Our iOS app is image rich. To create appealing views we rely heavily on performer images, all of which must first be fetched from a remote server. If each image needed to be fetched from the server again every time you opened the app, the experience wouldn’t be great, so local caching of remote images is a must.
Version 1 - Ask for an image, get it from disk
Our first image cache was simple but effective. For each image view we’d ask for an
image from cache, using its remote URL as the cache key. If it was available in the local
disk cache a
UIImage would be created from the file on disk, and returned immediately. If
it wasn’t found on disk it would be fetched async from the remote URL, cached to disk, then a
For our purposes at the time this was perfectly adequate. But it had one point of unnecessary weakness: each cache request required the image to be loaded again from disk, which comes with the performance cost of disk access and image data decoding.
Version 2 - Memory caching
UIImage has a built in memory cache. So by changing a single line of code
our image cache could go from being a disk only cache to a disk and memory cache.
When you ask
UIImage for an image via
imageNamed: it first checks its own memory cache
to see if the image has been loaded recently. If so, you get a new
UIImage at zero cost. So
instead of something like this:
We could get memory caching for free, simply by doing this:
UIImage will search its memory cache and, if found, return the image at no cost. If it
isn’t in the memory cache it will be loaded from disk, with the usual performance penalty.
Version 3 - Fetch queues, prefetching, and variable urgency
As the design of our app evolved we became increasingly image greedy, wanting to show richer, larger images, and more of them.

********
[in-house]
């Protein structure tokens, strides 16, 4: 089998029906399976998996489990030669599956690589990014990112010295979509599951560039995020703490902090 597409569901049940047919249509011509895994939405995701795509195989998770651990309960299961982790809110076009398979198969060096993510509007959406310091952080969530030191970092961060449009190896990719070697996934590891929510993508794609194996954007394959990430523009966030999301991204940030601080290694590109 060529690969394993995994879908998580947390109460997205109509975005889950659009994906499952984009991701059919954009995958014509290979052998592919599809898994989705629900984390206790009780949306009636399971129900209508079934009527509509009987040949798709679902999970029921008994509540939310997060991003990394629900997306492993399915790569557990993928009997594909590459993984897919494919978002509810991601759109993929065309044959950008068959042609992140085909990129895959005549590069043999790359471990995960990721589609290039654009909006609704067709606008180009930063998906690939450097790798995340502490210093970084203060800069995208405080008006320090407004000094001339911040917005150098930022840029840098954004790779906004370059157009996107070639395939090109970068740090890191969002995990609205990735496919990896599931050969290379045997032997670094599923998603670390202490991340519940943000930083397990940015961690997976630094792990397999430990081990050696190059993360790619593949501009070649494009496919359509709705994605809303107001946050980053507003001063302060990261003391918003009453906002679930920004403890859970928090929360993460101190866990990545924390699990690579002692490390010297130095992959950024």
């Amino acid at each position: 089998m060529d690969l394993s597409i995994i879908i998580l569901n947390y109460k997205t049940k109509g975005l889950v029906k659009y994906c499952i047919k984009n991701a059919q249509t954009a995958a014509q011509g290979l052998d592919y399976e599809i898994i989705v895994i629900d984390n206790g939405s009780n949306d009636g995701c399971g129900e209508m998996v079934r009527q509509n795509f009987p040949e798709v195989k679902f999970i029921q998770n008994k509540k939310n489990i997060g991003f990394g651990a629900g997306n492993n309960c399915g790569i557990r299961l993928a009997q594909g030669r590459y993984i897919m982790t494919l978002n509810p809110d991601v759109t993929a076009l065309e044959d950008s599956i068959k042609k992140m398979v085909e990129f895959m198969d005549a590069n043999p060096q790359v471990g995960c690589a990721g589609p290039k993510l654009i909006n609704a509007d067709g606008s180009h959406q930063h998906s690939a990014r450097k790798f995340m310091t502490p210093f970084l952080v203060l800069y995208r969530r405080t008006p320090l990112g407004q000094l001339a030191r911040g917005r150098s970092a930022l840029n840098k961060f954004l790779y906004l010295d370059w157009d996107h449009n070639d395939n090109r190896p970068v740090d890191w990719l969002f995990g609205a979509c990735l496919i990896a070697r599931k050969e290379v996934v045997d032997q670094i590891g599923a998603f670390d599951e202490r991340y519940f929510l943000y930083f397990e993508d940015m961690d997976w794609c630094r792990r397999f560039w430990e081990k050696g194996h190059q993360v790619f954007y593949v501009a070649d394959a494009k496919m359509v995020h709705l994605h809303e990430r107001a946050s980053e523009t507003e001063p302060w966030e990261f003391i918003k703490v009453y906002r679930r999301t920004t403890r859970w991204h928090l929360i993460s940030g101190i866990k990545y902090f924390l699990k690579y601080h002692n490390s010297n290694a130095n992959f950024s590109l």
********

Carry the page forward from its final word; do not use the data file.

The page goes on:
Getting these larger images on screen as quickly as possible is critical to the experience, and simply asking the cache for each image at display time wasn’t going to cut it. Larger images take longer to load over the network, and asking for too many at once will result in none of them loading until it’s too late. Careful consideration of when the image cache is checked and when images are fetched from remote was needed. We wanted precaching and fetch queues.
fastQueue and slowQueue
We settled on two queues, one serial and one parallel. Images that are required on screen
urgently go into the parallel queue (
fastQueue), and images that we’ll probably need later
go into the serial queue (
In terms of a
UITableView implementation, this means that a table cell appearing on screen
asks for its image from
fastQueue, and every off screen row’s image is prefetched by adding
We’ll need it later
Assuming we request a page of 30 new events from the server, once those results arrive we can queue up prefetching for each of their images.
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slowGetImageForURL: method adds the image fetch to
slowQueue, allowing them to be
fetched one by one, without bogging down the network.
thenDo: completion block is empty in this case because we don’t need to do anything with
the image yet. All we want is to make sure it’s in the local disk cache, ready for immediate
use once its table cell scrolls onto screen.
We need it now
Cells that are appearing on screen want their images immediately. So in the table cell subclass:
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getImageForURL: method adds the image fetch to
fastQueue, which means it will be
done in parallel, as soon as iOS allows. If the image was already in
slowQueue it will be
fastQueue, to avoid wasteful duplicate requests.
But wait, isn’t
getImageForURL: an async method? If you know the image is already in cache,